Pronounciation: Is ‘fenta-nawl’ the new ‘new-cue-lur’?

Ever since fentanyl began its rise as the drug du jour, I’ve always pronounced it as I read it: ‘fen-tuh-nil’ or ‘fen-tuh-null’. But during grand jury duty last year, during which I heard at least 50 cases involving drugs of some kind, the pronunciation used by many of the DA’s, police officers, and witnesses was ‘fenta-nawl’. I even thought that perhaps there was a distinction, and that maybe fentanol was a street version, or cut version, or something like that. I finally got around to googling to find no such word as fentanol.

Words like “methyl” are (sometimes) pronounced with an -aɪl, but I haven’t heard that fentanyl falls into that category. Even if it did, -ol is a completely different suffix in organic chemistry, so my first guess would be that whoever you heard simply made a mistake.

Perhaps I wasn’t clear, but the majority of the dozens of speakers pronounced it with the -awl at the end. And I just heard a news broadcast in which the reporter also pronounced it that way, which prompted me to ask the question. That said, all of the examples are people from the NYC and NNJ area, so it could be a regional thing.

As long as they don’t try to negoSEEate, or measure things in SOHNtimeters…

It does sound to me like conflation with “-nol” ending words like “Tylenol” or “methanol.” The pronunciations listed in the dictionaries I’ve checked have either a short i /ɪ/ or a schwa at the end. I don’t see any listing of the pronunciation you described, even accounting for the cot-caught merger, in which some accents the last syllable would sound more like “nahl.”

I’ve heard anesthesiologists say fent-nil, sounding almost like a street corner pronounciation.

At least to me, an english speaker with the cot-caught merger, ‘nahl’ and ‘nawl’ are the same sound.

West coast Canuck here, me, too, sound-wise

Not sure if this is the right place for this, but: what’s with TOO-mer-ick, instead of TUR-mer-ick (as it is clearly spelled). Why do people skip over the “R”?

Because with a few exceptions people learn pronunciation from people, not spelling.

Why do people skip over the ‘R’ in February, the ‘K’ in knight, the ‘P’ in receipt…

Yes, that’s my point. I’m accounting for that pronunciation as well as my non-cot-caught merger pronunciation of “nawl.” None of the dictionaries I consulted offered either of those vowel sounds in the pronunciation of “fentanyl”, just the schwa and the /ɪ/. So no signs of /nɑl/ /nɔl/ or /nɒl/ (or similar variants), so just checking all the boxes and trying to be thorough with all variants of how “nawl” can be pronounced given the OP’s phonetic transcription.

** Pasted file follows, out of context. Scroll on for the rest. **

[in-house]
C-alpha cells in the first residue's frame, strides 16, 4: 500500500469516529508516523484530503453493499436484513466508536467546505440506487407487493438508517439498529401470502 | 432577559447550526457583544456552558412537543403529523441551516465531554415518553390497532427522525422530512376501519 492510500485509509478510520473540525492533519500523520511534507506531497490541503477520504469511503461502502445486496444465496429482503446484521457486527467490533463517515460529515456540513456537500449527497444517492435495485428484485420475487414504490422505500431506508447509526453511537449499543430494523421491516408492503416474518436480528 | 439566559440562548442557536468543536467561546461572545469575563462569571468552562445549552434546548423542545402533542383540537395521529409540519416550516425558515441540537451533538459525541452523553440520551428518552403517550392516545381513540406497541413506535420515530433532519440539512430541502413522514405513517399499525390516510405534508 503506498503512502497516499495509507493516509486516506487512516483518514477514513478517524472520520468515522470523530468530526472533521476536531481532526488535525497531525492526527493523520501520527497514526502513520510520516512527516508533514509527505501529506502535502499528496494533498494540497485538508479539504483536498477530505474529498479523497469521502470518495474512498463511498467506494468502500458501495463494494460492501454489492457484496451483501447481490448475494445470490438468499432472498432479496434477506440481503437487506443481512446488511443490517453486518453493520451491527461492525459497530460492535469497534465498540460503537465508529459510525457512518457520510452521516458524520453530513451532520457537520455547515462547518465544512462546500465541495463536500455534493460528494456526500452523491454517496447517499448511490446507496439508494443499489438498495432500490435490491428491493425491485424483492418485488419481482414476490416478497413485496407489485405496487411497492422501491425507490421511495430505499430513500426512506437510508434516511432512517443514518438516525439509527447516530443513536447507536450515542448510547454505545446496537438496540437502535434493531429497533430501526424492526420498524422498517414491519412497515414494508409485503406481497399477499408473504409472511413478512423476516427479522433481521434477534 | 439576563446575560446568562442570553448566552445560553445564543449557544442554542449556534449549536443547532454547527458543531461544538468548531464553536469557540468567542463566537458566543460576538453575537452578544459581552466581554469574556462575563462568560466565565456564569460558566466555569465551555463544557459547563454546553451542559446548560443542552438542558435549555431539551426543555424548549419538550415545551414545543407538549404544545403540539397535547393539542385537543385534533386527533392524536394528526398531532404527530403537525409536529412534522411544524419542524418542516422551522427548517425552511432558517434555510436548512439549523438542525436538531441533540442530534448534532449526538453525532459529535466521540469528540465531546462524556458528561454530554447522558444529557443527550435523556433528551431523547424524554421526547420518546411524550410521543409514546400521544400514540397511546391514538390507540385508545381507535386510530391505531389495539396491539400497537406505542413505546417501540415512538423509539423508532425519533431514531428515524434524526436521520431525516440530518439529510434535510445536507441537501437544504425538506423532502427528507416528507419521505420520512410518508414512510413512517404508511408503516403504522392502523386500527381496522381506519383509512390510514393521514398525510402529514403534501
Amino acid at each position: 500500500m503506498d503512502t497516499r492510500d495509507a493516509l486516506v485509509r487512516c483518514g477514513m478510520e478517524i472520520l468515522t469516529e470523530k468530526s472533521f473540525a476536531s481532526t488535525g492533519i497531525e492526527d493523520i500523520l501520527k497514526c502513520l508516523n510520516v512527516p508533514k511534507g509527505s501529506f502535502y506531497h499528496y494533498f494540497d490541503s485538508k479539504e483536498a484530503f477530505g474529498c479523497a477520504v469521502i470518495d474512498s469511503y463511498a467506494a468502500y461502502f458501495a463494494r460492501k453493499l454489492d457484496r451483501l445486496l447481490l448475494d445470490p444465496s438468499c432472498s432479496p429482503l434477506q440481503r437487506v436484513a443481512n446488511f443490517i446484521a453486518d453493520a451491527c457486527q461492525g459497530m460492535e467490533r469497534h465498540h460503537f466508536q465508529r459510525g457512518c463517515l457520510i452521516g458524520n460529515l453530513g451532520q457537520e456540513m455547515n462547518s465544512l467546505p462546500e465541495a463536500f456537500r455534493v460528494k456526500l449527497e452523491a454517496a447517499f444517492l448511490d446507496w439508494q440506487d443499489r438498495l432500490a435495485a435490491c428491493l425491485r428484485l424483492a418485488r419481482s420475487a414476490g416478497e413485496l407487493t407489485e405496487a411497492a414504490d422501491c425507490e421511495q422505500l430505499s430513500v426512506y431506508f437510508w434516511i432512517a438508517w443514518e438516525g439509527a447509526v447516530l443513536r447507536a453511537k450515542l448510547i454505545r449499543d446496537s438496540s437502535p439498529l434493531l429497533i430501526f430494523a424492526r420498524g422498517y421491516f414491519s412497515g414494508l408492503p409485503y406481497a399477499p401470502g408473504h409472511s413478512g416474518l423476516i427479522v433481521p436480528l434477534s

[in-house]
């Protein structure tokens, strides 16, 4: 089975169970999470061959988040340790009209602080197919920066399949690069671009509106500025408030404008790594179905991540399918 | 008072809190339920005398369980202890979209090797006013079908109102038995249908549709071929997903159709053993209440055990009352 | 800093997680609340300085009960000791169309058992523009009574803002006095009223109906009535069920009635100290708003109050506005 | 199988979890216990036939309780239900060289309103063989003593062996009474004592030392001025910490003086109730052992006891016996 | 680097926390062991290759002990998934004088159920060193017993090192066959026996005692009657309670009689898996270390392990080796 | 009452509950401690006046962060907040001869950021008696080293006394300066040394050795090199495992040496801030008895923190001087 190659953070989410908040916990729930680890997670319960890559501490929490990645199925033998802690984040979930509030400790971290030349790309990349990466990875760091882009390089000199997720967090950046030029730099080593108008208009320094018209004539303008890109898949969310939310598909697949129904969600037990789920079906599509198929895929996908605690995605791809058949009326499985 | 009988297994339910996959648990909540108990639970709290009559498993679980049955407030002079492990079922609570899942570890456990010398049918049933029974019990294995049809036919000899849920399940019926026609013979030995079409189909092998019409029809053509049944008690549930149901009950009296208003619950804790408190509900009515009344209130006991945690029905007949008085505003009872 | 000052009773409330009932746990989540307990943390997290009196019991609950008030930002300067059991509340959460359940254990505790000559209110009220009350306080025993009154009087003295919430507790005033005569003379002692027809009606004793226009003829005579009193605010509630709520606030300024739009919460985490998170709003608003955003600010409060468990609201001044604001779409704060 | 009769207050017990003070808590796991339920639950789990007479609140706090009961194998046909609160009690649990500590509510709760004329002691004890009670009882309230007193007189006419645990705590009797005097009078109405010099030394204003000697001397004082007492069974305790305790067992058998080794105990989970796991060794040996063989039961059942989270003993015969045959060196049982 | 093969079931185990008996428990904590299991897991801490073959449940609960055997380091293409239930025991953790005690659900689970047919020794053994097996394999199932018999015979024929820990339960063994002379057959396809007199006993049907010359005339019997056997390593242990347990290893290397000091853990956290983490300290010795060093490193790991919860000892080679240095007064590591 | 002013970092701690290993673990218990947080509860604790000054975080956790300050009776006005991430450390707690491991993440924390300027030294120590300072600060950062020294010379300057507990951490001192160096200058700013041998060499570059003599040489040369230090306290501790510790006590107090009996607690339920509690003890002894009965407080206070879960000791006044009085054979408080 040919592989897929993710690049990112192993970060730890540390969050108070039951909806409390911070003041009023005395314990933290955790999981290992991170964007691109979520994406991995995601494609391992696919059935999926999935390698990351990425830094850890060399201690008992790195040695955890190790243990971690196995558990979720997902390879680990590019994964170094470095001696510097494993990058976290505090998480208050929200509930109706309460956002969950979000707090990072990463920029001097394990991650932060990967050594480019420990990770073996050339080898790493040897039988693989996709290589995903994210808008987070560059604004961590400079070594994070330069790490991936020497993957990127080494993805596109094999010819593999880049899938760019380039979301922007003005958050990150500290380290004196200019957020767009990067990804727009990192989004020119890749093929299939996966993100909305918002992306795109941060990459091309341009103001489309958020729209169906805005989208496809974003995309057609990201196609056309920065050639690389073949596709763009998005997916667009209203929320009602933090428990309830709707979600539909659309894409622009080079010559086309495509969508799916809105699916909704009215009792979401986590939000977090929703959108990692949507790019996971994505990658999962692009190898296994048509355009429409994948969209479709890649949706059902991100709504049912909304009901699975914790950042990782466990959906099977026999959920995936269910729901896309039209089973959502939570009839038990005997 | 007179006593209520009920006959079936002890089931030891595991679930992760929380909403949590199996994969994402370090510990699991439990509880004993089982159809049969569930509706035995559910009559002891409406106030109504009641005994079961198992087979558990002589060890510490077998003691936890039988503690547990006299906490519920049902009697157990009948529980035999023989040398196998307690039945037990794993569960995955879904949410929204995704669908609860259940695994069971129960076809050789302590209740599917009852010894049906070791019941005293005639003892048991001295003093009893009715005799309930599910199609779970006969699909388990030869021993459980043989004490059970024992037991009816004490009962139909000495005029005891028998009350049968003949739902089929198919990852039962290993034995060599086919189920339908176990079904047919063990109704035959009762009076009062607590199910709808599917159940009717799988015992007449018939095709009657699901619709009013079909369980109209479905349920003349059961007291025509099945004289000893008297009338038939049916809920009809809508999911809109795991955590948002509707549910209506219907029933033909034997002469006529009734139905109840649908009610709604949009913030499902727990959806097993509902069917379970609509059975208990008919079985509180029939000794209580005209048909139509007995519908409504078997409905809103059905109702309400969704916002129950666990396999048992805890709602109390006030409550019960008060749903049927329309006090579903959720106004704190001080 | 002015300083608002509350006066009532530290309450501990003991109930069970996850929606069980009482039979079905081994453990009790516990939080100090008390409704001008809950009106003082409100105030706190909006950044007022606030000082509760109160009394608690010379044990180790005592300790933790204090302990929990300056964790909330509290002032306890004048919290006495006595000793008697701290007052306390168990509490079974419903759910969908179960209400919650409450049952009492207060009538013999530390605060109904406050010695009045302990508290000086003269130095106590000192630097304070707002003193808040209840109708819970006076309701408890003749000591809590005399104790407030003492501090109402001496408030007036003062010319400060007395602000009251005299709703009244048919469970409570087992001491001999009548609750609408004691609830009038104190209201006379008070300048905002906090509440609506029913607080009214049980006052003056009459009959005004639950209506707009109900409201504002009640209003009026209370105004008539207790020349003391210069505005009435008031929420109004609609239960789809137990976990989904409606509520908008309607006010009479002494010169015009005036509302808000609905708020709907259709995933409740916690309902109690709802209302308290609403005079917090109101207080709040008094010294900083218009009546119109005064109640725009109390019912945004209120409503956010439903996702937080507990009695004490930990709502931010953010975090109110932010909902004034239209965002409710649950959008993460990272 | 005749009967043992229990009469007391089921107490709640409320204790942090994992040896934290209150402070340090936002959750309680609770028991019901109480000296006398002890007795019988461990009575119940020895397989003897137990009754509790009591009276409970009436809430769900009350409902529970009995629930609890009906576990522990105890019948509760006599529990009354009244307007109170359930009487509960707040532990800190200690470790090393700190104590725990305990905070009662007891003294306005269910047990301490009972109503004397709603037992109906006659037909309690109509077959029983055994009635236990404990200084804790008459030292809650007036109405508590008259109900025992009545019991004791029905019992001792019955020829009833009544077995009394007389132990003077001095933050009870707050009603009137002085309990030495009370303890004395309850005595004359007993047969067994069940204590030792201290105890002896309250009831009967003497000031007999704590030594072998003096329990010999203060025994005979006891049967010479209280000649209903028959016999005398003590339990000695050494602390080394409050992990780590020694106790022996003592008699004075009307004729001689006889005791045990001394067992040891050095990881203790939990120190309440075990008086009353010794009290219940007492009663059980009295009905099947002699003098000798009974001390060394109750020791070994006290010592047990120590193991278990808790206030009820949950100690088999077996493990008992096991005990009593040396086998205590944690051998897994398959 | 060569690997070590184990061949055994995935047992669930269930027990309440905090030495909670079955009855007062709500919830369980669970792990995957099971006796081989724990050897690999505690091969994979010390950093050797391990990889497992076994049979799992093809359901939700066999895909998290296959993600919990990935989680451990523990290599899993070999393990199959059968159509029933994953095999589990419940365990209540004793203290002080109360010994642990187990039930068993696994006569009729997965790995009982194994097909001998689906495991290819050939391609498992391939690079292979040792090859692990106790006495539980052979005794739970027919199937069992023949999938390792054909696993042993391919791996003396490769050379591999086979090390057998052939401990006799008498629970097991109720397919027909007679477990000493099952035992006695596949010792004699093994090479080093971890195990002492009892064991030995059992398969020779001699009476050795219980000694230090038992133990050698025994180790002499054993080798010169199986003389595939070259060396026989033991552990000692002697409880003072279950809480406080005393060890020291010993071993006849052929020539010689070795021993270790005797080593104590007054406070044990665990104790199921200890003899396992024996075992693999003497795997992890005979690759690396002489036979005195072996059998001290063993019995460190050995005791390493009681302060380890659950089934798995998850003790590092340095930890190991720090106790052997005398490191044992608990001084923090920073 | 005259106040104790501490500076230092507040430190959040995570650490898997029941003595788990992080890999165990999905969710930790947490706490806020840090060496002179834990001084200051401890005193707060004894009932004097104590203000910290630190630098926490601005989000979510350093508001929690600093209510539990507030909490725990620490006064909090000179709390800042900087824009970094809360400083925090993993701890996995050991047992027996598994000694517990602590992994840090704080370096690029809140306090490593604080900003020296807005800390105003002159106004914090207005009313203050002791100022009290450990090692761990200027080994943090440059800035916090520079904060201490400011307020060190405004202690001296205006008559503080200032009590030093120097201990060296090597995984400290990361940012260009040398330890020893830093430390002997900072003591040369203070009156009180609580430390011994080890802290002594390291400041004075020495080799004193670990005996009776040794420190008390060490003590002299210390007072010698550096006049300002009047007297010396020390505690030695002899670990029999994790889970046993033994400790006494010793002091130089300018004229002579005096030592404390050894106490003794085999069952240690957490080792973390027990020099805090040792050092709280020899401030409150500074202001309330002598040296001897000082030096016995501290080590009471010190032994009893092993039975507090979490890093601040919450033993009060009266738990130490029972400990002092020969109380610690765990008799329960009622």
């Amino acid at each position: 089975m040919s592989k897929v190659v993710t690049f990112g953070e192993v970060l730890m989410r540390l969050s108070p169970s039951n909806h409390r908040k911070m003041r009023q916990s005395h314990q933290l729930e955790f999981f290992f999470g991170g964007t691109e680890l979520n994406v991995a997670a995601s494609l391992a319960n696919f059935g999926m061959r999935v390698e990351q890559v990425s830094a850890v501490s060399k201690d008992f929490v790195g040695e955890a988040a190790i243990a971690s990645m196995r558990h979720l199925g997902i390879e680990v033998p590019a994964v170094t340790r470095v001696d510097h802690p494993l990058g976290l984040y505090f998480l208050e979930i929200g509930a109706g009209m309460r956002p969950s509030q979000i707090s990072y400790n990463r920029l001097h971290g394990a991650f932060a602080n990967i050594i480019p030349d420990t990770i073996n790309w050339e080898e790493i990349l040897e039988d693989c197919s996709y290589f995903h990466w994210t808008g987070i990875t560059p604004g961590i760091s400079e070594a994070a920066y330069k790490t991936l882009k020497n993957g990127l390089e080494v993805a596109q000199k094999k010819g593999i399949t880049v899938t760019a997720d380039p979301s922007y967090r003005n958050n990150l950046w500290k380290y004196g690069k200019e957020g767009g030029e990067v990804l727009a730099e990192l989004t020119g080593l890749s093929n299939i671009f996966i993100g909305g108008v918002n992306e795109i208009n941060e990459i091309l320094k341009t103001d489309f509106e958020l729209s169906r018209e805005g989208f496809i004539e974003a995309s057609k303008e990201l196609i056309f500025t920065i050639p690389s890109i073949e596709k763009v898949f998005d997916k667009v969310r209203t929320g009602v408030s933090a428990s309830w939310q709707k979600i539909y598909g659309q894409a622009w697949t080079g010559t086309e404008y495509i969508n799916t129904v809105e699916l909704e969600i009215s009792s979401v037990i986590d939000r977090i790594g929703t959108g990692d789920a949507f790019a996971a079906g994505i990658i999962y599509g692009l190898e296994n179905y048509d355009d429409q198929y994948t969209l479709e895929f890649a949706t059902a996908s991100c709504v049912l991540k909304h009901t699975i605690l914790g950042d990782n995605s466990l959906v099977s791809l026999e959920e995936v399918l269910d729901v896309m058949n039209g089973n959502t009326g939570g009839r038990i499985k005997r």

Similar to hearing people mispronounce erythromycin “erythromyacin”, as though it got crossed with niacin.

It’s pronounced the way I described 3 times in this broadcast, although correctly a couple of times as well…

The woman’s pronunciation seems to be closer to a schwa at the end, but sometimes it does sound like it’s colored more towards the “aw” sound to my ears. The cop guy’s pronunciation does sound more like an “aw” there, though.

I’ve heard the fentanol pronunciation lots of times on the Fox News channel. However, none of them can properly pronounce Chavez, Buttigieg, or mischievous, either.

When I worked as an inbound call rep for medical testing firms, one of the fun things we got to do was sit in a classroom with a list of medications and practice pronouncing them properly. This was in 2015 and we were taught to pronounce it fentanawl. I questioned our instructor about that pronunciation but she said that’s how we were supposed to say it, end of story.

Because the R only appears to be there. It’s actually migrated over to “colonel,” where it lives full-time.

I was going to suggest that there is something that just feels awkward about those two “er” syllables in a row, but then I realized we have words like “murmuring” where it doesn’t seem to be a problem, and, in my own dialect, we insert an “r” into “sherbet” to make it sounds like “sherbert,” so who knows. (I was well into my 20s when I discovered “sherbet” didn’t have an “r” in its second syllable. I was convinced when I saw it written that way, that somebody was conflating “sherbert” with “sorbet,” but, after checking dictionary after dictionary and the freezer aisle, no, it was “sherbet.” I swear it was like a Mandella Effect moment for me: I would have bet my life the word was always spelled “sherbert,” but, no. Plain as day in the freezer aisle, all of them were spelled “sherbet.” So, like Flyer suggests, maybe there is some kind of “preservation of r” principle where if we take it out of one word, we gotta put it in another. :wink: )

“Turmeric” does still kind of roll of the tongue weirdly to me compared with “tumeric,” but I can’t explain why.

“R”'s disappearing (and sometimes appearing) in English isn’t exactly news: “The earliest traces of a loss of /r/ in English appear in the early 15th century…”

The same reason we pronounce it Cardamon instead of Cardamom.